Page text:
Pet Corner

Is Hydrotherapy good for your Dog?!

Insights from the expert!

Taking your dog for a swim can be therapeutic. Canine water therapy is catching on in India…

Hydrotherapy for dogs is still a relatively new concept in India but it is catching on. What is hydrotherapy? In Greek, ‘hydrotherapy’ means ‘water healing’ and well, that’s what it really boils down to.  The most common form of hydrotherapy is where dogs are prescribed swimming schedules according to their health issues. Here, they are taught to swim by professional instructors and will swim laps for a prescribed period of time. You may wonder why they are taught to swim. The question arises – don’t all dogs know how to swim? And the answer is no. Our city dogs are not exposed to ponds, lakes or beaches. So swimming doesn’t come naturally to most of them. Many are even scared of water. Hence, when they are introduced to hydrotherapy, they are eased into swimming gently and slowly. Most dogs take to it quite fast but that doesn’t mean all dogs will like it!

You even have underwater treadmills that can be used by dogs. An underwater treadmill includes a treadmill in a tank of water or a pool. The tank is filled up to the level required for an individual pet’s needs. The underwater treadmill provides resilience while the dog walks, easing the pressure on painful limbs and joints.

Says Dr. Aravind Kumar of The Ark, Chennai, “The primary intention of hydrotherapy is physiotherapy, muscle strengthening and toning, obesity management and maintaining normal functioning of joints.  It is a form of activity and exercise for a dog.” With the summer heat blazing down, one wonders whether the occasional swimming session could be recommended for one’s furry pet. Dr.Aravind rules that out. He agrees, “It is an option for heat management but bringing the dog for a swim and taking it back negates the purpose. It is a huge hassle and exposes the animal to more heat unless the pool is close by.”

But more than that, hydrotherapy is not suitable for all dogs. Dr.Aravind cautions, “If a dog has underlying cardiac or health issues, it needs to be screened. If a dog who has health issues or has never swum and is made to do so, he says, “It’s like someone doing a 100-meter sprint without training or a person trying to swim in the sea without knowing how to swim. It can be fatal. Hydrotherapy is as technical as physiotherapy. We need to check if it suits a particular dog. It is not a solution for all. We need to screen the patient.”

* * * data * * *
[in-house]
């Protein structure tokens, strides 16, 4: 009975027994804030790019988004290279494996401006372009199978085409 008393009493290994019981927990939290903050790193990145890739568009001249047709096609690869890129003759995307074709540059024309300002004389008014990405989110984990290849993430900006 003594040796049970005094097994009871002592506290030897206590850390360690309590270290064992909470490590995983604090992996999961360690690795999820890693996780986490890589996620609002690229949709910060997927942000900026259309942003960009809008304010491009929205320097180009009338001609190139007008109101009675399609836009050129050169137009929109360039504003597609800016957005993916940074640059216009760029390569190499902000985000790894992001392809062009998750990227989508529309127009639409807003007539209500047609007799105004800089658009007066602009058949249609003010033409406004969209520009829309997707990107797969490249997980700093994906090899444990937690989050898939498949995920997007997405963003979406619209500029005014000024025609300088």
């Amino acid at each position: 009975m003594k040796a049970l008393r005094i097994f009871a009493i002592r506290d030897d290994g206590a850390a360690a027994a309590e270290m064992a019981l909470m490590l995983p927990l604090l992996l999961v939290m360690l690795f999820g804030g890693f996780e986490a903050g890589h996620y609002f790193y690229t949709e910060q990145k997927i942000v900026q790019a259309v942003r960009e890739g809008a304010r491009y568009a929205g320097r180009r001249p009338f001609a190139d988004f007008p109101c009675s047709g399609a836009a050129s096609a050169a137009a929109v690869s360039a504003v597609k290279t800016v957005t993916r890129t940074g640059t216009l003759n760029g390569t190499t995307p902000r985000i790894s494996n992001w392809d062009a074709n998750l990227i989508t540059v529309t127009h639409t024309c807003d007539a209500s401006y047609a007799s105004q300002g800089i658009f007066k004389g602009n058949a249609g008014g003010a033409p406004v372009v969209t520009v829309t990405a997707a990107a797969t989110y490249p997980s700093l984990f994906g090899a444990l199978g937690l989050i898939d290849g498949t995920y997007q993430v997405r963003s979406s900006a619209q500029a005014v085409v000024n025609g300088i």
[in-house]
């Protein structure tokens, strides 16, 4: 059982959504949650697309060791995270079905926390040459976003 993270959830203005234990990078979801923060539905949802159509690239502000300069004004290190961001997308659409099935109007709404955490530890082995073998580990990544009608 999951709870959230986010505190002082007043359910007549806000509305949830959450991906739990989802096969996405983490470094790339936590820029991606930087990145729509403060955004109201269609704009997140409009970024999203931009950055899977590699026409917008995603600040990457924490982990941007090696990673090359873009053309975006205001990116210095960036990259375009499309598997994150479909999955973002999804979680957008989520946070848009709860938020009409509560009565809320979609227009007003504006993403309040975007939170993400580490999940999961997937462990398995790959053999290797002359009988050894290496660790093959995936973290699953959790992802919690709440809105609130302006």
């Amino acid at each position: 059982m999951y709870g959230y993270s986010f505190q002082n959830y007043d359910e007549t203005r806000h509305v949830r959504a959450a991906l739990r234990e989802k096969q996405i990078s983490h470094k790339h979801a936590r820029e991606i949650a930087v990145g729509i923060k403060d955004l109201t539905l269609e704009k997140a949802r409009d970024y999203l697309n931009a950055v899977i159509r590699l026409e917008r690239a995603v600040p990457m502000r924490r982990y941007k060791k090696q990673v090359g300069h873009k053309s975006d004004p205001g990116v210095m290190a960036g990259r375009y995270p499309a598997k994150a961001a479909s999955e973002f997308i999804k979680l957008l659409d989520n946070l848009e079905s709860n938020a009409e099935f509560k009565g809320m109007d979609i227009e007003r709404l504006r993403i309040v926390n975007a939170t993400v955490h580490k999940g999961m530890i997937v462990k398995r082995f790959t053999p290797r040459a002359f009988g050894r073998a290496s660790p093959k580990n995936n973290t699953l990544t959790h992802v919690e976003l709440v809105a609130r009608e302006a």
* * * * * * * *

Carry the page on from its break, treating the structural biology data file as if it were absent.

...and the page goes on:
In an article in www.dogster.com, it says, “Hydrotherapy uses the properties of water — buoyancy, viscosity, resistance, and hydrostatic pressure — to enable a dog (or human) to move her joints. Water makes the body buoyant, so when submerged, the weight of the body is supported. This means the dog is not fighting gravity. The buoyancy of water reduces stress on the joints and this creates a much safer environment for recovery after surgery.” Hydrotherapy is very useful for dogs suffering from arthritis, hip dysplasia and is therapeutic for dogs who have undergone surgery.

In canine arthritis, just like in humans, the joints are affected, and dogs suffer a lot of pain. As a result, the dog is reluctant to walk, and the muscles become weak. Over time, the dog is unable to get up. “This is a combination of bad joints and weak muscles,” says Dr.Aravind. “Hydrotherapy ensures that the muscles don’t weaken.”

He says, “For arthritic dogs making them walk is not advisable. The wear and tear of joints translate to pain and discomfort. Hydrotherapy exercises the muscles without putting any strain on the joint.” However, he cautions, “Hydrotherapy will yield best results only with consistency.”

Also remember, there are some dogs who just will not take to hydrotherapy. I can give the example of my black Labrador Retriever, Hotdog. For some reason unknown to us, he HATED swimming. I have a video where I taped his first swimming session. He didn’t move an inch! All he did was move his eyes to follow my movements while he was in the pool, held by the instructor. I persisted because he is severely arthritic. Over time, he began to swim but each and every time, he had to be literally dragged into the pool! And then, my clever dog mastered the art of floating. So, he would float in the pool very calmly, not using his legs. Which defeated the very purpose of hydrotherapy – which was to make him use his legs to strengthen the muscles. Hydrotherapy sessions don’t come cheap, and I had to travel quite a distance to take him for these sessions, which would take an hour at least. Finally, I stopped because I knew I was beaten!

If your dog has arthritis, hip dysplasia or other joint-related conditions, you could consider hydrotherapy. It does improve the dog’s mobility substantially. When Hotdog was swimming (before he mastered the art of floating!) I could observe a discernible improvement in his walking. However, please check with your vet. It is not for you to decide, it is for your vet to determine depending on your dog’s health and any underlying conditions. Also, ensure that the place you take your dog to for hydrotherapy sessions has qualified personnel to teach your dog to swim and also to handle any emergency. Never leave your dog unattended in the pool.

As I said earlier, hydrotherapy doesn’t come cheap, but it can improve your dog’s mobility significantly. And for dogs who love to swim, like my other black lab, Bonbon, it can be an enjoyable form of exercise!

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